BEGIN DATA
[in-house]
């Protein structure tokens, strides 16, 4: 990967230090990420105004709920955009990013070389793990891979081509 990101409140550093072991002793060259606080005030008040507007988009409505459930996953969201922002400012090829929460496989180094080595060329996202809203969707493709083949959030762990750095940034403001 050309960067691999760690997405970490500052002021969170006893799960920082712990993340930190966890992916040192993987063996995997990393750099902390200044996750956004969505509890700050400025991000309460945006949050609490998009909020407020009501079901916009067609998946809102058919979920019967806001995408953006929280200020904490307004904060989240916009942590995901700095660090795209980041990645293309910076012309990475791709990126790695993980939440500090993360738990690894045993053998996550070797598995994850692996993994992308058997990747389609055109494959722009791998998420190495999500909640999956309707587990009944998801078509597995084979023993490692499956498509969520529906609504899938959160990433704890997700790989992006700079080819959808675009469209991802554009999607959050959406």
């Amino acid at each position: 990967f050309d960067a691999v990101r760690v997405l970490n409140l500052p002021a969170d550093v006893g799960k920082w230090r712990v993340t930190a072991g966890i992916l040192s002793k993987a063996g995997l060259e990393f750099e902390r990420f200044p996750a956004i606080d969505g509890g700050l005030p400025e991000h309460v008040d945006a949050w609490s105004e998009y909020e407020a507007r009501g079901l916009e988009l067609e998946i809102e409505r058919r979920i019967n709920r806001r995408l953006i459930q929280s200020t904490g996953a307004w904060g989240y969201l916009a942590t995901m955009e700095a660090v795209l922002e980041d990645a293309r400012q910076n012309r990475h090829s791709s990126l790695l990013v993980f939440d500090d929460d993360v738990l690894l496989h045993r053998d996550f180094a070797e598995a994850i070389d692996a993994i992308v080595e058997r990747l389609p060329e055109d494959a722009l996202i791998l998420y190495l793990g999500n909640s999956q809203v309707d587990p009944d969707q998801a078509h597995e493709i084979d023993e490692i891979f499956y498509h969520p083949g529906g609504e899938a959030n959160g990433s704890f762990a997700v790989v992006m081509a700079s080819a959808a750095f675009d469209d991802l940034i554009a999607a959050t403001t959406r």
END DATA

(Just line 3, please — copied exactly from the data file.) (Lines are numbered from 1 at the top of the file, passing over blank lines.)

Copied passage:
């Amino acid at each position: 990967f050309d960067a691999v990101r760690v997405l970490n409140l500052p002021a969170d550093v006893g799960k920082w230090r712990v993340t930190a072991g966890i992916l040192s002793k993987a063996g995997l060259e990393f750099e902390r990420f200044p996750a956004i606080d969505g509890g700050l005030p400025e991000h309460v008040d945006a949050w609490s105004e998009y909020e407020a507007r009501g079901l916009e988009l067609e998946i809102e409505r058919r979920i019967n709920r806001r995408l953006i459930q929280s200020t904490g996953a307004w904060g989240y969201l916009a942590t995901m955009e700095a660090v795209l922002e980041d990645a293309r400012q910076n012309r990475h090829s791709s990126l790695l990013v993980f939440d500090d929460d993360v738990l690894l496989h045993r053998d996550f180094a070797e598995a994850i070389d692996a993994i992308v080595e058997r990747l389609p060329e055109d494959a722009l996202i791998l998420y190495l793990g999500n909640s999956q809203v309707d587990p009944d969707q998801a078509h597995e493709i084979d023993e490692i891979f499956y498509h969520p083949g529906g609504e899938a959030n959160g990433s704890f762990a997700v790989v992006m081509a700079s080819a959808a750095f675009d469209d991802l940034i554009a999607a959050t403001t959406r």